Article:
Saturday, November 20, 2004

Athens to Barcelona- October 2004 plus Transatlantic Lisbon to Ft. Lauderdale-11/04

Athens to Barcelona-October 2004

On the plane from Boston to Munich I met a young girl returning home to Bosnia; she had been an au pair for a year with a family in Marshfield (south of Boston). However, she seemed to know her way around Boston quite well, having frequented the various clubs. Her English was very good. Naturally, I told her my son had been to Bosnia through his job as a newspaper photographer. We continued on with our connecting flight to Athens. We had an interesting experience of watching the changing of the guard at the Parliament building; one has to laugh at oneself standing around watching the exaggerated ceremonial procedures. I don't recall doing that before. We enjoyed a respite of tea and sandwiches at the Grand Bretagne; the foyer/lobby, un jardin d'hiver, has been enlarged and beautifully redecorated. A propos, considering that I was in Athens shortly after the Olympics, I expected the city to be much cleaner; there was horrific traffic congestion and noise and it was expensive; prices in restaurants were comparable to those in Boston.

Our transfer to the ship was an excursion along the coast of the Aegean to Cape Sounion and the Temple of Poseidon, breathtaking scenery, and then back to Piraeus, where the ship was docked. On a day at sea we sailed along the Adriatic coast and docked the following morning in Dubrovnik, Croatia. Crystal provided a complimentary shuttle into town. It is an intact medieval walled city on the Adriatic along Croatia’s Dalmatian (west) coast; a beautiful mountain serves as a backdrop for this antique, medieval city. The city was totally encircled for 8 months and bombarded many times by the Serbs during the Civil War in 1991-1992. The people of Dubrovnik expected to escape this because of the historical importance of the city. It must have been devastating for the people because, in addition to the pain and suffering, it destroyed tourism. However, they have restored a great deal, and all is calm. There were 3 large American cruise ships in port. The Old City was crowded with tourists. I did not climb the 120 plus steps in order to walk along the walls! Many, many people chose to do so; the steps were packed with people climbing the stairs on one side and the other side was packed with people descending. The city’s fortification was completed in the 13th century and has remained relatively unchanged. Indeed, the city walls are in excellent condition and today prevent invasion by automobiles!!

We continued to sail along the Adriatic coast to Zadar, Croatia, a city of 76,000; yet I had never heard of it before. It was a very short walk into town. It is a very charming city, with many historical monuments, also surrounded by city walls, with towers and 2 city gates, one built in 1543 and the other built in 1573. There is a Five-Sided Tower, dating from the 13th century and 5 wells, which used to be the water supply for the city. There are 30 churches, but the most important is the Sveti Donat (St. Donatus) Church, which was built at the beginning of the 9th century. The city's University was founded in the 14th century, and the 1st novel in the Croatian language was written here; additionally, Zadar published the 1st newspaper edition in the Croatian language in the 19th century. My understanding is that previously Latin was used. Very interesting to me was that school group after school group came to the pier on field trips with their respective teachers to see the big American cruise ship. It was so much fun to see school groups of all ages from little children through high school age. I know full well how students love field trips, if only to get out of going to classes! And, of course, I stopped to talk with a number of them. Cell phones are ubiquitous. There were also throngs of native adults at the pier. This is the first time Crystal has called on this port; indeed, the Serenity is the first American cruise ship to ever stop here! This was a big news event in Zadar. They allowed a small contingent of newspaper and TV photographers and reporters to board the ship to take a tour. Just by coincidence, honestly, it was by coincidence that I was the only one in the fitness center and on a treadmill when they came through the gym and they snapped and video graphed away as I very willingly smiled for them. And, of course, I proudly volunteered that my son was a news photographer. Unfortunately, I did not see the local evening TV news or the next morning’s local newspaper.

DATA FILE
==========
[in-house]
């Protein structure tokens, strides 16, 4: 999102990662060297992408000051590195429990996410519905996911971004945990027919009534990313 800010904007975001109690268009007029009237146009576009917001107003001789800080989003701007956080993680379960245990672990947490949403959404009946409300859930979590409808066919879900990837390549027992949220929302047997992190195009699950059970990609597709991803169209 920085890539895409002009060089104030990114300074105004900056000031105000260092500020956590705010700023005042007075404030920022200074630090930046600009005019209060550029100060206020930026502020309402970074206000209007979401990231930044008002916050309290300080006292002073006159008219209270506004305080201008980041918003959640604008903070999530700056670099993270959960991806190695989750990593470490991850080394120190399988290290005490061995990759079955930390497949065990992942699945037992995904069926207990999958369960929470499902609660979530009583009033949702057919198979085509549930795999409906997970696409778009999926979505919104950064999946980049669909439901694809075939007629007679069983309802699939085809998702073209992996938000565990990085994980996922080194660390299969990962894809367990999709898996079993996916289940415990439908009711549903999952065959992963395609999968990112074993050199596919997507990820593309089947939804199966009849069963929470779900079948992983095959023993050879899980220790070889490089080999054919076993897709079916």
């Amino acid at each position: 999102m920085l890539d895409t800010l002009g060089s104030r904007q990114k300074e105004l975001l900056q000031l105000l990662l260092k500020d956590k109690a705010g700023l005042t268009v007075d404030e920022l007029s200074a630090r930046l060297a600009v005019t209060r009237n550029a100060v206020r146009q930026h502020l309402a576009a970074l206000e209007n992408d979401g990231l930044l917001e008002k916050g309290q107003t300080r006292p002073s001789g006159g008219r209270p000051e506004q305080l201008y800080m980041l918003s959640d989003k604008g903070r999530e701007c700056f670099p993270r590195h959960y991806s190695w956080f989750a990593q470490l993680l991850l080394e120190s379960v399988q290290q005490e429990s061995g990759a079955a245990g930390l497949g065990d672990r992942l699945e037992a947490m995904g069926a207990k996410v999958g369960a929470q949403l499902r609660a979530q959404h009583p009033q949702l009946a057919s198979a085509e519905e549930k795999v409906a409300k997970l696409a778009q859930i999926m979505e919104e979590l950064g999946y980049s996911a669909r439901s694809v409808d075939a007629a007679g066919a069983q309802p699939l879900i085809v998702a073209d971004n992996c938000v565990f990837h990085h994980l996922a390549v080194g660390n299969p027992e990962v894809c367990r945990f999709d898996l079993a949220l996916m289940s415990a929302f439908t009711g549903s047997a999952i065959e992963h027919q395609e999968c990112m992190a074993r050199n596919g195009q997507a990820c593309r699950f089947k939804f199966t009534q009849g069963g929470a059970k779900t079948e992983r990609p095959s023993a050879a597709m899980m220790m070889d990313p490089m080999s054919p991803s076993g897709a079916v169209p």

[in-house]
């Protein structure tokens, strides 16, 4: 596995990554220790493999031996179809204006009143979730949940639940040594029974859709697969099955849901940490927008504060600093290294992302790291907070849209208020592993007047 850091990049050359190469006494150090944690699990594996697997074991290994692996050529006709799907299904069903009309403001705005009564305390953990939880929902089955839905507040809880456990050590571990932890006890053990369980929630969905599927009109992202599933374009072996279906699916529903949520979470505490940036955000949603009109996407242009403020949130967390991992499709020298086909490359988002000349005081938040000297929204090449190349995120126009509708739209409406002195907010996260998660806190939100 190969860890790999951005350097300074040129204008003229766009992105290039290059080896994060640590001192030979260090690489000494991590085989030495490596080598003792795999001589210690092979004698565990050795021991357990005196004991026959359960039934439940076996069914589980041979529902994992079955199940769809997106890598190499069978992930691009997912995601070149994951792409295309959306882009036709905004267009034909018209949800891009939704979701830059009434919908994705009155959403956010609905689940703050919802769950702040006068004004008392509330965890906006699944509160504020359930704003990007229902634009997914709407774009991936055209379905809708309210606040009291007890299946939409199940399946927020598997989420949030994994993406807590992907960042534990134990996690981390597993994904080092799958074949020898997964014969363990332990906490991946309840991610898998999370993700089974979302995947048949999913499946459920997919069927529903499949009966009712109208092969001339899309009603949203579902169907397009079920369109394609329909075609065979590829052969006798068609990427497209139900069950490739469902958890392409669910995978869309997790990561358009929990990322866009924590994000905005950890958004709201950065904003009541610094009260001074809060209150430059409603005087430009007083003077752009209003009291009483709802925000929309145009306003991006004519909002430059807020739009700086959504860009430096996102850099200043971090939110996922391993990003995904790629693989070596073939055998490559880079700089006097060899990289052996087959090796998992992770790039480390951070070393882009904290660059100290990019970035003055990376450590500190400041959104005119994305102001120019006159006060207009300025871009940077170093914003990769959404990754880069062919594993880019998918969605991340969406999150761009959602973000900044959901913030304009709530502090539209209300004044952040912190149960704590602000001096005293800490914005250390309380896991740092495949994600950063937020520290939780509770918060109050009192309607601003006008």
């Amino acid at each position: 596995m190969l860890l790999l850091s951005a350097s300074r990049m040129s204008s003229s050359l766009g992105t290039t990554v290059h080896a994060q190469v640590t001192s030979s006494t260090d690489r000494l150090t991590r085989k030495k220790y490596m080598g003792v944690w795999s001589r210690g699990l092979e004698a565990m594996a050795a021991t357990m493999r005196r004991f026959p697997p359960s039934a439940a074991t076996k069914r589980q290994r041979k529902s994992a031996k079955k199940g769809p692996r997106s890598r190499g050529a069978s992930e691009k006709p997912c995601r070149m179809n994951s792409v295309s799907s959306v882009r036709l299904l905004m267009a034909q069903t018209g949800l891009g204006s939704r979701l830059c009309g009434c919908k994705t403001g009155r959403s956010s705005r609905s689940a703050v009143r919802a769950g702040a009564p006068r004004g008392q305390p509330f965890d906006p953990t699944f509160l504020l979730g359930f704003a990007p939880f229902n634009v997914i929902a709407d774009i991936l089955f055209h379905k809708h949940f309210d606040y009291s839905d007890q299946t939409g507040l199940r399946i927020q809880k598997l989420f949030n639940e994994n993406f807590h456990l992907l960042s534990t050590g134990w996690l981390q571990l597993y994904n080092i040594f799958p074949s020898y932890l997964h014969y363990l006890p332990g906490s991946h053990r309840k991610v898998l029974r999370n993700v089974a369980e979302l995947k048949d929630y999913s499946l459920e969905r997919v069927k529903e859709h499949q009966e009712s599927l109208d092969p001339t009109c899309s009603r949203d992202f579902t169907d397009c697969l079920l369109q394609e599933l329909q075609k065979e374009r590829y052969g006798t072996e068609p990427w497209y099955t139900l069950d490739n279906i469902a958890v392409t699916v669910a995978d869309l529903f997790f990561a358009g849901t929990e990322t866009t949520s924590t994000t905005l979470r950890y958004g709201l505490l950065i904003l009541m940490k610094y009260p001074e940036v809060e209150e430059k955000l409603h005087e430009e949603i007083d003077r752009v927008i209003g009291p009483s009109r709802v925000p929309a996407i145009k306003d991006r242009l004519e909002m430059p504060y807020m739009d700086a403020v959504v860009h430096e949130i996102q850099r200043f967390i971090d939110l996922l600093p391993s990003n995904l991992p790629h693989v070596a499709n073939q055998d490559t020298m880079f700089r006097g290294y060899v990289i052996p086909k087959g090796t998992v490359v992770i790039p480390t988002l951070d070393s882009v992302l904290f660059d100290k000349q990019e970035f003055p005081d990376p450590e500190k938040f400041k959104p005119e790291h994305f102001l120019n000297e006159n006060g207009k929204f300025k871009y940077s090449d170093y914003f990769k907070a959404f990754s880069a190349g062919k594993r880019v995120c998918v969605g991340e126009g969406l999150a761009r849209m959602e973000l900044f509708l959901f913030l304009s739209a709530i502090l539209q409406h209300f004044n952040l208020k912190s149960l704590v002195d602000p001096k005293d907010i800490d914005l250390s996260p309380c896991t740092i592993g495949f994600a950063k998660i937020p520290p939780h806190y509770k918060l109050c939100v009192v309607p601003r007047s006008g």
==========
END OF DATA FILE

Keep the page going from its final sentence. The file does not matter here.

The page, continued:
We were told that 97% of the population of Croatia is fully literate. All prices are given in both Kuna and Euros; they accept both currencies and they also accept credit cards. However, I found that it is not inexpensive. I looked at a lovely scarf that was priced at 40 Euros.

After another day at sea we continued on to Venice, the jewel of the Adriatic. I will never forget the incredible awe I felt the first time I sailed into Venice. I was looking forward to experiencing that magnificent view again. Despite that this was late in the season, St. Mark’s Square was crowded with tourists. I felt sorry for 1st time visitors who had to wait in long lines to enter the Basilica or to climb to the top of the Bell Tower; also, the Moorish Tower with its famous clock was obstructed because of restoration work. I contented myself meandering along narrow, winding streets, crossing over bridge after bridge. It was fun getting lost (although you really can’t get truly lost!) and wending my way back to the Square. Of course, I revisited the Rialto Bridge and The Bridge of Sighs that connects the Dogi Palace to the Prison, and I imagined how the condemned one felt as he glimpsed the outdoors through tiny windows for the last time.
Bridge of Sighs

Our 2nd day in Venice I did something that I have always been curious about: I visited the Hotel Cipriani. This is an extremely exclusive island hotel. Its only access is by their private motorboat. I simply walked up to their private dock in St. Mark’s Square and in my best Italian requested a ride out to the hotel. The Captain, young and handsome in his impeccable uniform, was very gracious. It was about a 15 to 20 minute ride. The hotel and its grounds are luxurious. I walked through the gardens, pathways, examined the huge swimming pool, the various public rooms and restaurants and bars. This is a perfect hide-away for someone like Prince Charles cum mistress and others of his ilk.